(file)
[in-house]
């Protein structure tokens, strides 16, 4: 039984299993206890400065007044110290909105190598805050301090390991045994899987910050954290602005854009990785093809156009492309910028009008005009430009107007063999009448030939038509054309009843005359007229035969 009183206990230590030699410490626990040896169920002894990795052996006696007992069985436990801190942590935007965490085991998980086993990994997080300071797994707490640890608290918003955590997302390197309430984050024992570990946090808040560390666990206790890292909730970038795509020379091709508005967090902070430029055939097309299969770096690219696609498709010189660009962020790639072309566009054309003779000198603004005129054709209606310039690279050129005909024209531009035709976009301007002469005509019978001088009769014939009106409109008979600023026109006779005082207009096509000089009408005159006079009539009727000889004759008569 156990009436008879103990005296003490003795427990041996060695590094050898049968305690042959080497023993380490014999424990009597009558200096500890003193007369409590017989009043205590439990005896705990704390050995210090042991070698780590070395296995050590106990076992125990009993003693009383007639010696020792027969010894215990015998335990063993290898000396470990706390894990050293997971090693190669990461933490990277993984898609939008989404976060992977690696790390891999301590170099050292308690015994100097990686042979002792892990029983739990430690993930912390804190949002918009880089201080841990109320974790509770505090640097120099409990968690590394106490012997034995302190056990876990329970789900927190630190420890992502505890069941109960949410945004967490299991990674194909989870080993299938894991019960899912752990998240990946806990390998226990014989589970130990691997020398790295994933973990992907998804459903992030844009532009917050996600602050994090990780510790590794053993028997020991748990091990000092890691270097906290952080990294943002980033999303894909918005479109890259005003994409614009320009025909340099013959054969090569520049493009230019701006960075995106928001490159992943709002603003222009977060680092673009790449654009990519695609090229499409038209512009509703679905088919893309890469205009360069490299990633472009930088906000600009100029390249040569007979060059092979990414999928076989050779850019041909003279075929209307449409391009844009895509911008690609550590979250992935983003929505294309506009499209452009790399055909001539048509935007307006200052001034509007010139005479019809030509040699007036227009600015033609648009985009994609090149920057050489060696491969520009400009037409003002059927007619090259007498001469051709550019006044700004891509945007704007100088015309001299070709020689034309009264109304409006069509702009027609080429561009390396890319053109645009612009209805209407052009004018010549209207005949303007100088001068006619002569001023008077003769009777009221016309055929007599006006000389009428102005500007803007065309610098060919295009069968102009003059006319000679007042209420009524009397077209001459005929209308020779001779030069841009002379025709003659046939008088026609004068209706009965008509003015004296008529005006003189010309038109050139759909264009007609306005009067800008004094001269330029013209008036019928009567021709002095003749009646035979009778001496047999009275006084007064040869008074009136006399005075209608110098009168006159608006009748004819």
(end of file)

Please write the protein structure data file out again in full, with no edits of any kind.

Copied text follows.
[in-house]
């Protein structure tokens, strides 16, 4: 039984299993206890400065007044110290909105190598805050301090390991045994899987910050954290602005854009990785093809156009492309910028009008005009430009107007063999009448030939038509054309009843005359007229035969 009183206990230590030699410490626990040896169920002894990795052996006696007992069985436990801190942590935007965490085991998980086993990994997080300071797994707490640890608290918003955590997302390197309430984050024992570990946090808040560390666990206790890292909730970038795509020379091709508005967090902070430029055939097309299969770096690219696609498709010189660009962020790639072309566009054309003779000198603004005129054709209606310039690279050129005909024209531009035709976009301007002469005509019978001088009769014939009106409109008979600023026109006779005082207009096509000089009408005159006079009539009727000889004759008569 156990009436008879103990005296003490003795427990041996060695590094050898049968305690042959080497023993380490014999424990009597009558200096500890003193007369409590017989009043205590439990005896705990704390050995210090042991070698780590070395296995050590106990076992125990009993003693009383007639010696020792027969010894215990015998335990063993290898000396470990706390894990050293997971090693190669990461933490990277993984898609939008989404976060992977690696790390891999301590170099050292308690015994100097990686042979002792892990029983739990430690993930912390804190949002918009880089201080841990109320974790509770505090640097120099409990968690590394106490012997034995302190056990876990329970789900927190630190420890992502505890069941109960949410945004967490299991990674194909989870080993299938894991019960899912752990998240990946806990390998226990014989589970130990691997020398790295994933973990992907998804459903992030844009532009917050996600602050994090990780510790590794053993028997020991748990091990000092890691270097906290952080990294943002980033999303894909918005479109890259005003994409614009320009025909340099013959054969090569520049493009230019701006960075995106928001490159992943709002603003222009977060680092673009790449654009990519695609090229499409038209512009509703679905088919893309890469205009360069490299990633472009930088906000600009100029390249040569007979060059092979990414999928076989050779850019041909003279075929209307449409391009844009895509911008690609550590979250992935983003929505294309506009499209452009790399055909001539048509935007307006200052001034509007010139005479019809030509040699007036227009600015033609648009985009994609090149920057050489060696491969520009400009037409003002059927007619090259007498001469051709550019006044700004891509945007704007100088015309001299070709020689034309009264109304409006069509702009027609080429561009390396890319053109645009612009209805209407052009004018010549209207005949303007100088001068006619002569001023008077003769009777009221016309055929007599006006000389009428102005500007803007065309610098060919295009069968102009003059006319000679007042209420009524009397077209001459005929209308020779001779030069841009002379025709003659046939008088026609004068209706009965008509003015004296008529005006003189010309038109050139759909264009007609306005009067800008004094001269330029013209008036019928009567021709002095003749009646035979009778001496047999009275006084007064040869008074009136006399005075209608110098009168006159608006009748004819």